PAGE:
On Saturday, December 5th, I watched in awe as my old college buddy taught a large group of students age 8-11 about evolution. This wasn’t science class, and the only things the students were equipped with were crayons and plain, white paper.
Here is a basic breakdown of how Evolution! works:
Step one: Gather anywhere from 3-50 kids, of any age, in a room.
Step two: Give them paper and crayons.
Step three: Draw an animal.
Step four: Have those students re-draw that animal.
Step four: Gather those drawings and stick them to the wall.
Step five: Announce that some disastrous Earth-related event has occurred, and that only one animal stands any hope at surviving.
Step six: Laugh maniacally as the students cry out in horror as their animals are ripped from the wall.
Step seven: Repeat.
Tyler Rhodes’ Evolution! is one-of-a-kind. I first got to try out Evolution! my senior year of college, when, for our final Advanced Animation project, Tyler came up with the idea of going to classrooms to teach about evolution, while also guaranteeing that the students would have an awesome time. He’d make the animation later, I assumed. (Hint: he did)
The students would slave away at their drawings, adding horns and fins, extra teeth and forcefields, hoping and praying that their animal wouldn’t be drowned by a sudden tidal wave or sucked up into a tornado. Once the surviving animal was picked, the students went back to work to create an animal based off of the newest, highest evolved animal.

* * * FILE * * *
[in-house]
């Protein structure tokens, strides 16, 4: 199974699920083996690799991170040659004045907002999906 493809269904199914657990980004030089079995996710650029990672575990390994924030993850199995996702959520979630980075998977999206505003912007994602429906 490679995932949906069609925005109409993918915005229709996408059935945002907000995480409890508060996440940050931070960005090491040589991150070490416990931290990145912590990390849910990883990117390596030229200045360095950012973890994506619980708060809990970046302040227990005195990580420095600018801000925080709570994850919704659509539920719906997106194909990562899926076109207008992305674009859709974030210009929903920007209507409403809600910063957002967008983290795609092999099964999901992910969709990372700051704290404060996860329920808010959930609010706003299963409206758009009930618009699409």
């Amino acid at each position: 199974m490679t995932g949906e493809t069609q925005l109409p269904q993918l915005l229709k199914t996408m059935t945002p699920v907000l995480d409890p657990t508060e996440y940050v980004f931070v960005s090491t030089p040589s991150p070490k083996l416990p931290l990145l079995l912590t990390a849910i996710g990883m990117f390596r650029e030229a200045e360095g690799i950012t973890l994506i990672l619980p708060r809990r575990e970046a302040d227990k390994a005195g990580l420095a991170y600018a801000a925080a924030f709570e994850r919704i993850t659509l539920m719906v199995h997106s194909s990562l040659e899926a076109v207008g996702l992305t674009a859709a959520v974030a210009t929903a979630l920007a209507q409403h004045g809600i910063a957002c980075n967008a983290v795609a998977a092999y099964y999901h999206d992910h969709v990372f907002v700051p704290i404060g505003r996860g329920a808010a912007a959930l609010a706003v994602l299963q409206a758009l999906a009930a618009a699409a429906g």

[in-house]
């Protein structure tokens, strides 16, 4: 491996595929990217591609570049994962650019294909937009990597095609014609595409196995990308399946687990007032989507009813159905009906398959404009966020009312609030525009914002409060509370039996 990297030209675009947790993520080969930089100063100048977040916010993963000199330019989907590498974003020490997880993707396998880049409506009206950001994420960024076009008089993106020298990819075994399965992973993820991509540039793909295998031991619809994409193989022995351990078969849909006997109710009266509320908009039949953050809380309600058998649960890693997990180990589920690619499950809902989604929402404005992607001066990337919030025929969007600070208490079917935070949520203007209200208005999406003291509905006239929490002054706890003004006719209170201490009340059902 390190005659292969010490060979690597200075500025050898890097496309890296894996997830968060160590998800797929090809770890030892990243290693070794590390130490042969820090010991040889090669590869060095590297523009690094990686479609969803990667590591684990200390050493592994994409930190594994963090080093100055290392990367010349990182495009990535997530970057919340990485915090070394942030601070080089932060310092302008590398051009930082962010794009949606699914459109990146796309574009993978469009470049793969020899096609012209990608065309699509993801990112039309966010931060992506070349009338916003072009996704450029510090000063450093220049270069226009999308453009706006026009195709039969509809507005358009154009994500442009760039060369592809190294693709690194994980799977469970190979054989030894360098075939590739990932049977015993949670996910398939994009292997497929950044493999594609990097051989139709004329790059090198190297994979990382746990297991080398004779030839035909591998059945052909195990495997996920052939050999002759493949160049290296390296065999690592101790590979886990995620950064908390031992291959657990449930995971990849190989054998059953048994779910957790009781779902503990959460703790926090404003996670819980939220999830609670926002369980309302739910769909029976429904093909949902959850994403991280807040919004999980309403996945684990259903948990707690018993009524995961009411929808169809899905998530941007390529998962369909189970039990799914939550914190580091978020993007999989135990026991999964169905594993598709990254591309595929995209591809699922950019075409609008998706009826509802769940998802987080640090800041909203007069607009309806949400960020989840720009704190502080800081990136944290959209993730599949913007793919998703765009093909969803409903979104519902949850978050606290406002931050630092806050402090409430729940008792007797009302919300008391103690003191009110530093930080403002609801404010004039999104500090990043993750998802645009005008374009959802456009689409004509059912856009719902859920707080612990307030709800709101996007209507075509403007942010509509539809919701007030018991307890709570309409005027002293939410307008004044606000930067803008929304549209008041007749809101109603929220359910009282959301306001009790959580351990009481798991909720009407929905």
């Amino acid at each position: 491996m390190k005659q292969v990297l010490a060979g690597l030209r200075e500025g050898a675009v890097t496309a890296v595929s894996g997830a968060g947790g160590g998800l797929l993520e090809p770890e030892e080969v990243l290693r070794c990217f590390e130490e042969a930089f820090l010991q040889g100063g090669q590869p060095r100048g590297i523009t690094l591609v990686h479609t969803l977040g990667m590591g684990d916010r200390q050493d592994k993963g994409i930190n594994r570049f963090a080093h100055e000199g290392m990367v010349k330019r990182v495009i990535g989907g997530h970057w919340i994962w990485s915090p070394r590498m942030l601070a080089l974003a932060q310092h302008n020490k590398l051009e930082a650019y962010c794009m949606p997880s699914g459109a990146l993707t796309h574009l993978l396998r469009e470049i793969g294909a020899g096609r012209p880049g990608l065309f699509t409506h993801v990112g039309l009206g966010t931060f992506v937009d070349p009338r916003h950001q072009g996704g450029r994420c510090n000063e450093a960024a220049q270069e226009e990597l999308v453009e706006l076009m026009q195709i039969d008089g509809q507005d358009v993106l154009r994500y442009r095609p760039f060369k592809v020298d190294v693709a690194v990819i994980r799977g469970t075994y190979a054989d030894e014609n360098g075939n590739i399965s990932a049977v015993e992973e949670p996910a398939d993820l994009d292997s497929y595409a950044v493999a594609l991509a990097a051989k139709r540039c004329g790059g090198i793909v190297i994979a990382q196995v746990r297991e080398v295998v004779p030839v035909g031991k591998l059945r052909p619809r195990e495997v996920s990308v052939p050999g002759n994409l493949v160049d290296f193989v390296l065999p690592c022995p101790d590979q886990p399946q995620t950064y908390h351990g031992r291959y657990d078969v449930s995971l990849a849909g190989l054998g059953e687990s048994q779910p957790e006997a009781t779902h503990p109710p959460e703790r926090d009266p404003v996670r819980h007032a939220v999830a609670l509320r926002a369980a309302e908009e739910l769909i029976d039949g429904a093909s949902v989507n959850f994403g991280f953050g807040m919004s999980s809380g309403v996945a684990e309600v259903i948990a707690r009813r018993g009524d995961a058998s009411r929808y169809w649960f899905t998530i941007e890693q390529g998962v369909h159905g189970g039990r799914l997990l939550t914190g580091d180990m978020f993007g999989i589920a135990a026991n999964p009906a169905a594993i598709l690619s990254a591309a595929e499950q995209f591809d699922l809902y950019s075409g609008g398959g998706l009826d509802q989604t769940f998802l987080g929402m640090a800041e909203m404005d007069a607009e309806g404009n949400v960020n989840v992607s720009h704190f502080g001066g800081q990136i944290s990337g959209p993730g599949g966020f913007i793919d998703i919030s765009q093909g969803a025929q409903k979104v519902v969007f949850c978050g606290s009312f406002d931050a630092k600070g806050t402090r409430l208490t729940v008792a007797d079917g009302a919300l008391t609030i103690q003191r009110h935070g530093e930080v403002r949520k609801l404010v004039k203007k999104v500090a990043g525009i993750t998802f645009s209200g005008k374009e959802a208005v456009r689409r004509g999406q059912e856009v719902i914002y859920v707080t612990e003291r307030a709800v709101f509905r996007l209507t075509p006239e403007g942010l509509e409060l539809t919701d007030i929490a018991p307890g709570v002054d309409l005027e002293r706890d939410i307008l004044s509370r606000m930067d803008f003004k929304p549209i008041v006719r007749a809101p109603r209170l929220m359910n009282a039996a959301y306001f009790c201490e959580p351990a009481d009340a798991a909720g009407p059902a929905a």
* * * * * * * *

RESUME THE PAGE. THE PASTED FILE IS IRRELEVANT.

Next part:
“Now make this animal withstand the desert.”; “That desert just froze over. Make this animal survive arctic conditions.”; “The arctic melted! Make this animal a deep-sea creature.”
What was most inspiring were the students’ knowledge of evolution already. After having an all new ecosystem put up on the wall, Tyler would ask which animals they thought stood the best chance against their new environmental nemesis. When debating which animal would do best or worst in each scenario, they discussed hibernation, water retention, defense mechanisms, color, and size.
Along with many students using programs like Photoshop and AfterEffects for the first time, they learned more about how evolution works and why it’s so important for us humans, specifically. At the end we hung up all of the top contenders on the wall to see our evolution chain. Some were hairy, some were scaly, but they were all related.
For more information about Evolution!, visit Tyler’s website: Evolution!
Check out this short video made during the Evolution! workshop: